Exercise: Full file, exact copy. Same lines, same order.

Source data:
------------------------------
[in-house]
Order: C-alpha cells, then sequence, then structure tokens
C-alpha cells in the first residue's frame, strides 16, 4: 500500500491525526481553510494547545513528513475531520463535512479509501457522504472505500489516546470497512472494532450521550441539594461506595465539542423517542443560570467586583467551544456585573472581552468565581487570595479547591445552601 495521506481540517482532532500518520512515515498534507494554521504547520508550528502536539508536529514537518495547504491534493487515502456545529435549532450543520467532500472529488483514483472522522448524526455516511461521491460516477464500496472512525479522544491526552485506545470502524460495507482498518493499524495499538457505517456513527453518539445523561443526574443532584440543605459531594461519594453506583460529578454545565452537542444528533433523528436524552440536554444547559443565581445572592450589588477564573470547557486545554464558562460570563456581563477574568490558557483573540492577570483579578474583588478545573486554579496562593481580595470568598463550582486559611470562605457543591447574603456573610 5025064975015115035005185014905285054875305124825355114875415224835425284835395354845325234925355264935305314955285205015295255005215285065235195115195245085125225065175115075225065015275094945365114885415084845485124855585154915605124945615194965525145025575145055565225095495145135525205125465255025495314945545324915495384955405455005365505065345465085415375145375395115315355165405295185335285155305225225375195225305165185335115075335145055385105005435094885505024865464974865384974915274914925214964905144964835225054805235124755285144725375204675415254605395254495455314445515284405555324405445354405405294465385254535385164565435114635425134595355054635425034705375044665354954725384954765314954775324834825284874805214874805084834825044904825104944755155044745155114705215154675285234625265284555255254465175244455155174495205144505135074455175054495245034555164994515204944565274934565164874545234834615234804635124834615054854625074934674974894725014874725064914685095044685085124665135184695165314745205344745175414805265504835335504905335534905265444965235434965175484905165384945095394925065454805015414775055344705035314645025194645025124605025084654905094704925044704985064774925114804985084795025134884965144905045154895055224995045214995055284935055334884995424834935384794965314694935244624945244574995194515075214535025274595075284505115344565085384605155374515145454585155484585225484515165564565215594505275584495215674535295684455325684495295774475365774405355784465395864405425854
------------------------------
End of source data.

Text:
[in-house]
Order: C-alpha cells, then sequence, then structure tokens
C-alpha cells in the first residue's frame, strides 16, 4: 500500500491525526481553510494547545513528513475531520463535512479509501457522504472505500489516546470497512472494532450521550441539594461506595465539542423517542443560570467586583467551544456585573472581552468565581487570595479547591445552601 495521506481540517482532532500518520512515515498534507494554521504547520508550528502536539508536529514537518495547504491534493487515502456545529435549532450543520467532500472529488483514483472522522448524526455516511461521491460516477464500496472512525479522544491526552485506545470502524460495507482498518493499524495499538457505517456513527453518539445523561443526574443532584440543605459531594461519594453506583460529578454545565452537542444528533433523528436524552440536554444547559443565581445572592450589588477564573470547557486545554464558562460570563456581563477574568490558557483573540492577570483579578474583588478545573486554579496562593481580595470568598463550582486559611470562605457543591447574603456573610 5025064975015115035005185014905285054875305124825355114875415224835425284835395354845325234925355264935305314955285205015295255005215285065235195115195245085125225065175115075225065015275094945365114885415084845485124855585154915605124945615194965525145025575145055565225095495145135525205125465255025495314945545324915495384955405455005365505065345465085415375145375395115315355165405295185335285155305225225375195225305165185335115075335145055385105005435094885505024865464974865384974915274914925214964905144964835225054805235124755285144725375204675415254605395254495455314445515284405555324405445354405405294465385254535385164565435114635425134595355054635425034705375044665354954725384954765314954775324834825284874805214874805084834825044904825104944755155044745155114705215154675285234625265284555255254465175244455155174495205144505135074455175054495245034555164994515204944565274934565164874545234834615234804635124834615054854625074934674974894725014874725064914685095044685085124665135184695165314745205344745175414805265504835335504905335534905265444965235434965175484905165384945095394925065454805015414775055344705035314645025194645025124605025084654905094704925044704985064774925114804985084795025134884965144905045154895055224995045214995055284935055334884995424834935384794965314694935244624945244574995194515075214535025274595075284505115344565085384605155374515145454585155484585225484515165564565215594505275584495215674535295684455325684495295774475365774405355784465395864405425854